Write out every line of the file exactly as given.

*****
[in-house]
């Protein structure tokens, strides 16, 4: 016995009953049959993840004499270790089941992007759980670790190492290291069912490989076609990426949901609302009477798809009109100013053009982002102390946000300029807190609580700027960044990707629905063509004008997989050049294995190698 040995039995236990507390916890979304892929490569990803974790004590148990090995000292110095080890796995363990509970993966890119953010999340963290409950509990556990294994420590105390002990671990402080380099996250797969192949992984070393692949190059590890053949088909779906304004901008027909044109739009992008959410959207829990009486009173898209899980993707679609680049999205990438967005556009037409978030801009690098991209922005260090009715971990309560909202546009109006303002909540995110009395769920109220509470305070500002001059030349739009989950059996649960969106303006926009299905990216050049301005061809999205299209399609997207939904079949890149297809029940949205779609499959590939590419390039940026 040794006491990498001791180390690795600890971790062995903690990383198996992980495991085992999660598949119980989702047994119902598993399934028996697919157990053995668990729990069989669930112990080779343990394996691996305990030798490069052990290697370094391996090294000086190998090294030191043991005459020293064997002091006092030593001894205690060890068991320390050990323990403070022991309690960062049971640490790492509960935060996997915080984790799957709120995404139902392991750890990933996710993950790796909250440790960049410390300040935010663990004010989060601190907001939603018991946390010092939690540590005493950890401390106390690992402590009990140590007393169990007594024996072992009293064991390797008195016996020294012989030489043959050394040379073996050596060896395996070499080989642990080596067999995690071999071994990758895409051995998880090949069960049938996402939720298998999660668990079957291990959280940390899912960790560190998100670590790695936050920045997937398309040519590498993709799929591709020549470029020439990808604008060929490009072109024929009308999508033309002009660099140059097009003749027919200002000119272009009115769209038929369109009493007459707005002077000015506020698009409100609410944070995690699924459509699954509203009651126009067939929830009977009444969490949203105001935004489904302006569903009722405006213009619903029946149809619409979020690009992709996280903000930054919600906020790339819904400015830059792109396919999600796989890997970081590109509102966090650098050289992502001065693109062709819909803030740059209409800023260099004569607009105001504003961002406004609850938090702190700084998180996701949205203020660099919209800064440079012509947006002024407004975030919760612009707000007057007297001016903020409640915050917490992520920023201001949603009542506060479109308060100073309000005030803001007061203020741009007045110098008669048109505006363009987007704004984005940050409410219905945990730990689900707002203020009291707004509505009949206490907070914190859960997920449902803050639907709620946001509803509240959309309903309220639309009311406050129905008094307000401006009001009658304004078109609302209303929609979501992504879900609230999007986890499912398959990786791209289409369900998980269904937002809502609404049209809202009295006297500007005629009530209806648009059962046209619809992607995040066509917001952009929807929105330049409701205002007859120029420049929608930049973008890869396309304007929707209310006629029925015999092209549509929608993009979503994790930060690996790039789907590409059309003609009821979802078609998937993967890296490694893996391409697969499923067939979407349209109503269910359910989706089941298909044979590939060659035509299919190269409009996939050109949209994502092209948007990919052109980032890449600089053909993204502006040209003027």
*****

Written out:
[in-house]
């Protein structure tokens, strides 16, 4: 016995009953049959993840004499270790089941992007759980670790190492290291069912490989076609990426949901609302009477798809009109100013053009982002102390946000300029807190609580700027960044990707629905063509004008997989050049294995190698 040995039995236990507390916890979304892929490569990803974790004590148990090995000292110095080890796995363990509970993966890119953010999340963290409950509990556990294994420590105390002990671990402080380099996250797969192949992984070393692949190059590890053949088909779906304004901008027909044109739009992008959410959207829990009486009173898209899980993707679609680049999205990438967005556009037409978030801009690098991209922005260090009715971990309560909202546009109006303002909540995110009395769920109220509470305070500002001059030349739009989950059996649960969106303006926009299905990216050049301005061809999205299209399609997207939904079949890149297809029940949205779609499959590939590419390039940026 040794006491990498001791180390690795600890971790062995903690990383198996992980495991085992999660598949119980989702047994119902598993399934028996697919157990053995668990729990069989669930112990080779343990394996691996305990030798490069052990290697370094391996090294000086190998090294030191043991005459020293064997002091006092030593001894205690060890068991320390050990323990403070022991309690960062049971640490790492509960935060996997915080984790799957709120995404139902392991750890990933996710993950790796909250440790960049410390300040935010663990004010989060601190907001939603018991946390010092939690540590005493950890401390106390690992402590009990140590007393169990007594024996072992009293064991390797008195016996020294012989030489043959050394040379073996050596060896395996070499080989642990080596067999995690071999071994990758895409051995998880090949069960049938996402939720298998999660668990079957291990959280940390899912960790560190998100670590790695936050920045997937398309040519590498993709799929591709020549470029020439990808604008060929490009072109024929009308999508033309002009660099140059097009003749027919200002000119272009009115769209038929369109009493007459707005002077000015506020698009409100609410944070995690699924459509699954509203009651126009067939929830009977009444969490949203105001935004489904302006569903009722405006213009619903029946149809619409979020690009992709996280903000930054919600906020790339819904400015830059792109396919999600796989890997970081590109509102966090650098050289992502001065693109062709819909803030740059209409800023260099004569607009105001504003961002406004609850938090702190700084998180996701949205203020660099919209800064440079012509947006002024407004975030919760612009707000007057007297001016903020409640915050917490992520920023201001949603009542506060479109308060100073309000005030803001007061203020741009007045110098008669048109505006363009987007704004984005940050409410219905945990730990689900707002203020009291707004509505009949206490907070914190859960997920449902803050639907709620946001509803509240959309309903309220639309009311406050129905008094307000401006009001009658304004078109609302209303929609979501992504879900609230999007986890499912398959990786791209289409369900998980269904937002809502609404049209809202009295006297500007005629009530209806648009059962046209619809992607995040066509917001952009929807929105330049409701205002007859120029420049929608930049973008890869396309304007929707209310006629029925015999092209549509929608993009979503994790930060690996790039789907590409059309003609009821979802078609998937993967890296490694893996391409697969499923067939979407349209109503269910359910989706089941298909044979590939060659035509299919190269409009996939050109949209994502092209948007990919052109980032890449600089053909993204502006040209003027």